Frédéric Cerfberr

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Frédéric Cerfberr (27 October 1786, Strasburg—18 September 1842, at sea on a voyage from New York to France) was a French diplomat and a Jew.

Being fond of travel and foreign languages, he obtained (in 1809), under Napoleon, the appointment as secretary of the imperial commissariat in the Ionian Islands. Later he successively represented France as consul at New York (1822), New Orleans, Haiti (1827-32), and again in Haiti as consul-general, distinguishing himself in all three offices. In 1826, when the French government could find no representative for Santo Domingo, on account of an outbreak there of yellow fever, Cerfberr freely offered his services. On learning the miserable state to which the inhabitants of Les Cayes were reduced in consequence of an earthquake, Cerfberr dispatched at his own expense a ship loaded with food and other needful articles.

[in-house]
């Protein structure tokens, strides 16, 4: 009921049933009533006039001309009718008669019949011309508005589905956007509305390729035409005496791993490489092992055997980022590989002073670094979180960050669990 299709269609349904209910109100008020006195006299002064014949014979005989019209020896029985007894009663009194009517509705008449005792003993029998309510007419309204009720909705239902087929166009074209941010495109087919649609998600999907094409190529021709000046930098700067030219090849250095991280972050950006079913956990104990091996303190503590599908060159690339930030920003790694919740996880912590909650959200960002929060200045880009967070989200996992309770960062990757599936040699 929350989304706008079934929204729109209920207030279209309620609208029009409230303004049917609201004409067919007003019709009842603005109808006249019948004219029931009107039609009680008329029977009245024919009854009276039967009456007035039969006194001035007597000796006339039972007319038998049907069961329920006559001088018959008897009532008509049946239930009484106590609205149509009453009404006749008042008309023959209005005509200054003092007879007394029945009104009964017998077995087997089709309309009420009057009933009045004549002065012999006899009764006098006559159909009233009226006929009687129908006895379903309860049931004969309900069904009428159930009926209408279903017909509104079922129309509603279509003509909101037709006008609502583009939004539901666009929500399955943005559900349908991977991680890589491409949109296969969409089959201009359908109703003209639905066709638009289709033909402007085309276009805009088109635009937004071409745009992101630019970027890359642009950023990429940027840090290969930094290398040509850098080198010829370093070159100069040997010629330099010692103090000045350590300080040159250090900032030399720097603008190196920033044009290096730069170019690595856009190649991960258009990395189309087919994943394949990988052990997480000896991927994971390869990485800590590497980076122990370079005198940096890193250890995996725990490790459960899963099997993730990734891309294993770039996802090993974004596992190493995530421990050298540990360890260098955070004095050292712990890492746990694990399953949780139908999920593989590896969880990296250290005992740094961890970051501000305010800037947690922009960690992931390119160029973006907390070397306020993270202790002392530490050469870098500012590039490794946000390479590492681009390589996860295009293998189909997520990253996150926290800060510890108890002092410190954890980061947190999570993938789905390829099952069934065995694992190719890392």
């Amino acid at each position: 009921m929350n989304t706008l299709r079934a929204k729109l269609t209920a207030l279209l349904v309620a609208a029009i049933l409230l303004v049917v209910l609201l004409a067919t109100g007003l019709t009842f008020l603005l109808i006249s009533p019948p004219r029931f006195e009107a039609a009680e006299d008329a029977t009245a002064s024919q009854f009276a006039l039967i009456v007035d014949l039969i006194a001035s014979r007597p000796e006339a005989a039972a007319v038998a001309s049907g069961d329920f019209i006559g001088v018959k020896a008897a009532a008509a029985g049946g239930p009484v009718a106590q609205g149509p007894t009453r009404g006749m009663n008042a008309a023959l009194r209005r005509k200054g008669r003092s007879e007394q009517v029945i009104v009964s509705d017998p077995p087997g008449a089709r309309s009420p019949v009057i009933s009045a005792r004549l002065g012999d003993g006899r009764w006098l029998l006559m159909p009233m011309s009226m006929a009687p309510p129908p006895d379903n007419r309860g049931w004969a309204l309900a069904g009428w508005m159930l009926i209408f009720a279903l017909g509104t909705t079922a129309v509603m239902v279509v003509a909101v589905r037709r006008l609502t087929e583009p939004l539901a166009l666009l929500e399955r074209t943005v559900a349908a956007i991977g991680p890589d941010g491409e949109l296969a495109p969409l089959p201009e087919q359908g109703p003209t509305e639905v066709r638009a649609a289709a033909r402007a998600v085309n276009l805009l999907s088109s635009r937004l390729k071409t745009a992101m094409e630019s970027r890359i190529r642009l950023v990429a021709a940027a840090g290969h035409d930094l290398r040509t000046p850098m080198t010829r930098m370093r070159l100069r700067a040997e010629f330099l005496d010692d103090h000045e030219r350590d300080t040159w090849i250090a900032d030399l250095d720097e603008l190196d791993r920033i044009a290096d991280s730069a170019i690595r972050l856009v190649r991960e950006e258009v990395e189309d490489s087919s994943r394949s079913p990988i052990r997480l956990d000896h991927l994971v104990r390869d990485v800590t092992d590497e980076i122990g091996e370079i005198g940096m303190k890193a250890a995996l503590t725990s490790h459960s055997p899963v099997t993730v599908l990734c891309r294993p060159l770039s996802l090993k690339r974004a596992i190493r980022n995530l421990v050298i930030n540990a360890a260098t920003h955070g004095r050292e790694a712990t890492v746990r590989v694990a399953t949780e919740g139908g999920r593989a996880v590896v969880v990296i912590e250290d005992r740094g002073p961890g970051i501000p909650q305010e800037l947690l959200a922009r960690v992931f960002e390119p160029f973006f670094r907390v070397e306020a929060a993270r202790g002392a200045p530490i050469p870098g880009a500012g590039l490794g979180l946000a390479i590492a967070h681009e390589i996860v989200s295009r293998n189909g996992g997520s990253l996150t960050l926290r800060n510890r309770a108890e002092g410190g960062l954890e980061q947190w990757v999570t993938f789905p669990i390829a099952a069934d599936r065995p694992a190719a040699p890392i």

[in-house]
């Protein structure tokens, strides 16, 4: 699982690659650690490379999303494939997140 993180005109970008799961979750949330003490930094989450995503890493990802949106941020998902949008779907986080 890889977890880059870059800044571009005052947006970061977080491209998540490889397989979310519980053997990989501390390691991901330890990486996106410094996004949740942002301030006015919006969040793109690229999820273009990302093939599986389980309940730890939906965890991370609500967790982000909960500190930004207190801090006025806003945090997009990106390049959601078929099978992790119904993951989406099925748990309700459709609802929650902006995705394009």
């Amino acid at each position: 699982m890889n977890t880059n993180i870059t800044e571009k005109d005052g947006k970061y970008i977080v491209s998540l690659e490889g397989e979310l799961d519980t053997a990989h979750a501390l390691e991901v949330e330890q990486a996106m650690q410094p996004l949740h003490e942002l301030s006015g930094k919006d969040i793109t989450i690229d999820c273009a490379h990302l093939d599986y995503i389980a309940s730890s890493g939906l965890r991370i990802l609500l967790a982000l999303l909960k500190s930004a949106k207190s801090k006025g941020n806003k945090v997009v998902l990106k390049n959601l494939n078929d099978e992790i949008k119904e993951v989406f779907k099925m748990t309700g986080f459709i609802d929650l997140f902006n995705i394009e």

Cerfberr fell a victim to his devotion to duty. The destructive earthquake at Haiti on 7 May 1842 killed his only daughter, and injured him so severely that he died on his voyage home.


  • Servi, Gli Israeliti di Europa, p. 259
  • Jost, Isaak Markus Neuere Geschichte der Israeliten, ii. 165
  • La Grande Encyclopédie, x. 50

 This article incorporates text from a publication now in the public domainIsidore Singer and Isaac Broydé (1901–1906). "Cerfberr, Frédéric". Jewish Encyclopedia.